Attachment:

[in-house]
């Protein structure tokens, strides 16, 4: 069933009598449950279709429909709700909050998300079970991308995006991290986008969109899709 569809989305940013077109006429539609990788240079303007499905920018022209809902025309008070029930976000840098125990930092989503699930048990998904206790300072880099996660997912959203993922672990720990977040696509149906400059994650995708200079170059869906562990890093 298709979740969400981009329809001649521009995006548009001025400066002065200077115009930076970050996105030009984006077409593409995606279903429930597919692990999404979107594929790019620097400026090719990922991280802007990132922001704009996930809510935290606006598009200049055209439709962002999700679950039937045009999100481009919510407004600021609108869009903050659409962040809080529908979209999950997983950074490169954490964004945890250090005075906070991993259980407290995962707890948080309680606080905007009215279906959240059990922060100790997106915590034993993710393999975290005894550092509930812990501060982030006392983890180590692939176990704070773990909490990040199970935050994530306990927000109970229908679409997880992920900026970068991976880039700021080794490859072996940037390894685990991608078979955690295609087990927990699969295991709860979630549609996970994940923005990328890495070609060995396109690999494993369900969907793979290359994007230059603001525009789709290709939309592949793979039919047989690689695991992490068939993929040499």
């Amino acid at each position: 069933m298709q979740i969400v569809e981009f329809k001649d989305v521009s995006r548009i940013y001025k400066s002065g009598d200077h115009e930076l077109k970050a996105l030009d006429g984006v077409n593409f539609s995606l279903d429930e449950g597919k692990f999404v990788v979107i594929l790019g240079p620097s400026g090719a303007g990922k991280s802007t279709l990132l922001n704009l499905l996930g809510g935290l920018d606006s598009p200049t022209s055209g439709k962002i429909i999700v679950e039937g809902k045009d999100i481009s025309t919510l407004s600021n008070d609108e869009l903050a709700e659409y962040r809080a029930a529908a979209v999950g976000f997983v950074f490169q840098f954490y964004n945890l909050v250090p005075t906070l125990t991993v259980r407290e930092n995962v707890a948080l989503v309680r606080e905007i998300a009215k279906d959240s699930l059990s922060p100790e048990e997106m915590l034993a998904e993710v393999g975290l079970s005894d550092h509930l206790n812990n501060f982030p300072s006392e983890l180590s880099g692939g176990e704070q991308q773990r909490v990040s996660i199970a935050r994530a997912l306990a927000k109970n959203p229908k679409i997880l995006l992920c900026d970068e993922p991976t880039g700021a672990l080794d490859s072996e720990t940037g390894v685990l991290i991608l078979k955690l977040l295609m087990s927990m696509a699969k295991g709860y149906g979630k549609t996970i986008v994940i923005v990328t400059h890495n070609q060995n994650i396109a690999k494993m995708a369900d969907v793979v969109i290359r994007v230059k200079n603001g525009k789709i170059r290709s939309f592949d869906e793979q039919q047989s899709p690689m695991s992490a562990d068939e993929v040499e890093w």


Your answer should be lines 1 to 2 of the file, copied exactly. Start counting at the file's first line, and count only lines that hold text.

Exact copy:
[in-house]
């Protein structure tokens, strides 16, 4: 069933009598449950279709429909709700909050998300079970991308995006991290986008969109899709 569809989305940013077109006429539609990788240079303007499905920018022209809902025309008070029930976000840098125990930092989503699930048990998904206790300072880099996660997912959203993922672990720990977040696509149906400059994650995708200079170059869906562990890093 298709979740969400981009329809001649521009995006548009001025400066002065200077115009930076970050996105030009984006077409593409995606279903429930597919692990999404979107594929790019620097400026090719990922991280802007990132922001704009996930809510935290606006598009200049055209439709962002999700679950039937045009999100481009919510407004600021609108869009903050659409962040809080529908979209999950997983950074490169954490964004945890250090005075906070991993259980407290995962707890948080309680606080905007009215279906959240059990922060100790997106915590034993993710393999975290005894550092509930812990501060982030006392983890180590692939176990704070773990909490990040199970935050994530306990927000109970229908679409997880992920900026970068991976880039700021080794490859072996940037390894685990991608078979955690295609087990927990699969295991709860979630549609996970994940923005990328890495070609060995396109690999494993369900969907793979290359994007230059603001525009789709290709939309592949793979039919047989690689695991992490068939993929040499």